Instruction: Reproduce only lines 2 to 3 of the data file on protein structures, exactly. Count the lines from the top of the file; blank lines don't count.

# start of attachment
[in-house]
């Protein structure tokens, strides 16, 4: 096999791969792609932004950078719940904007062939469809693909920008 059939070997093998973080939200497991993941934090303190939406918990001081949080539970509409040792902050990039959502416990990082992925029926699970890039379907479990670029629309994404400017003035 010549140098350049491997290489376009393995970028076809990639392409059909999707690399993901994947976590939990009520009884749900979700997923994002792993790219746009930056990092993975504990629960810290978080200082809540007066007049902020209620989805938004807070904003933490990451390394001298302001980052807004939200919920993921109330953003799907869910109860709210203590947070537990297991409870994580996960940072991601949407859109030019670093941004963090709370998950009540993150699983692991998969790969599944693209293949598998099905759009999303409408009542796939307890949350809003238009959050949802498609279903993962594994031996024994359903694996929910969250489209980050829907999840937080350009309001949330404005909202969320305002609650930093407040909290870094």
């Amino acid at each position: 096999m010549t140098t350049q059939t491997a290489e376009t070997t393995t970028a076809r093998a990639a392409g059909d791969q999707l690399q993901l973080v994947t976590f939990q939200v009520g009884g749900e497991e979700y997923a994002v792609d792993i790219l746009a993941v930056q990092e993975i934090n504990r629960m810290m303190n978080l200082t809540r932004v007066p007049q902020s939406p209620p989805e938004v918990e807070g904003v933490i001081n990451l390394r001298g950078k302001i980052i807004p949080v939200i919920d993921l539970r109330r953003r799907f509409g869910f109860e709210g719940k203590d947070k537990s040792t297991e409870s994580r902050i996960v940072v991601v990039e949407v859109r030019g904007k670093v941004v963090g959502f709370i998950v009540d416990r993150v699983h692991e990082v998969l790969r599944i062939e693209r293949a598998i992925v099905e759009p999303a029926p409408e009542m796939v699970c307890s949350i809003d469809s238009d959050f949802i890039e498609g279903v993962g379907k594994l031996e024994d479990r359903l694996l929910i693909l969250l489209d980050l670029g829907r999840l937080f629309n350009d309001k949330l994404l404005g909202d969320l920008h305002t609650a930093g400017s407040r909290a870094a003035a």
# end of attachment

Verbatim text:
């Protein structure tokens, strides 16, 4: 096999791969792609932004950078719940904007062939469809693909920008 059939070997093998973080939200497991993941934090303190939406918990001081949080539970509409040792902050990039959502416990990082992925029926699970890039379907479990670029629309994404400017003035 010549140098350049491997290489376009393995970028076809990639392409059909999707690399993901994947976590939990009520009884749900979700997923994002792993790219746009930056990092993975504990629960810290978080200082809540007066007049902020209620989805938004807070904003933490990451390394001298302001980052807004939200919920993921109330953003799907869910109860709210203590947070537990297991409870994580996960940072991601949407859109030019670093941004963090709370998950009540993150699983692991998969790969599944693209293949598998099905759009999303409408009542796939307890949350809003238009959050949802498609279903993962594994031996024994359903694996929910969250489209980050829907999840937080350009309001949330404005909202969320305002609650930093407040909290870094």
């Amino acid at each position: 096999m010549t140098t350049q059939t491997a290489e376009t070997t393995t970028a076809r093998a990639a392409g059909d791969q999707l690399q993901l973080v994947t976590f939990q939200v009520g009884g749900e497991e979700y997923a994002v792609d792993i790219l746009a993941v930056q990092e993975i934090n504990r629960m810290m303190n978080l200082t809540r932004v007066p007049q902020s939406p209620p989805e938004v918990e807070g904003v933490i001081n990451l390394r001298g950078k302001i980052i807004p949080v939200i919920d993921l539970r109330r953003r799907f509409g869910f109860e709210g719940k203590d947070k537990s040792t297991e409870s994580r902050i996960v940072v991601v990039e949407v859109r030019g904007k670093v941004v963090g959502f709370i998950v009540d416990r993150v699983h692991e990082v998969l790969r599944i062939e693209r293949a598998i992925v099905e759009p999303a029926p409408e009542m796939v699970c307890s949350i809003d469809s238009d959050f949802i890039e498609g279903v993962g379907k594994l031996e024994d479990r359903l694996l929910i693909l969250l489209d980050l670029g829907r999840l937080f629309n350009d309001k949330l994404l404005g909202d969320l920008h305002t609650a930093g400017s407040r909290a870094a003035a």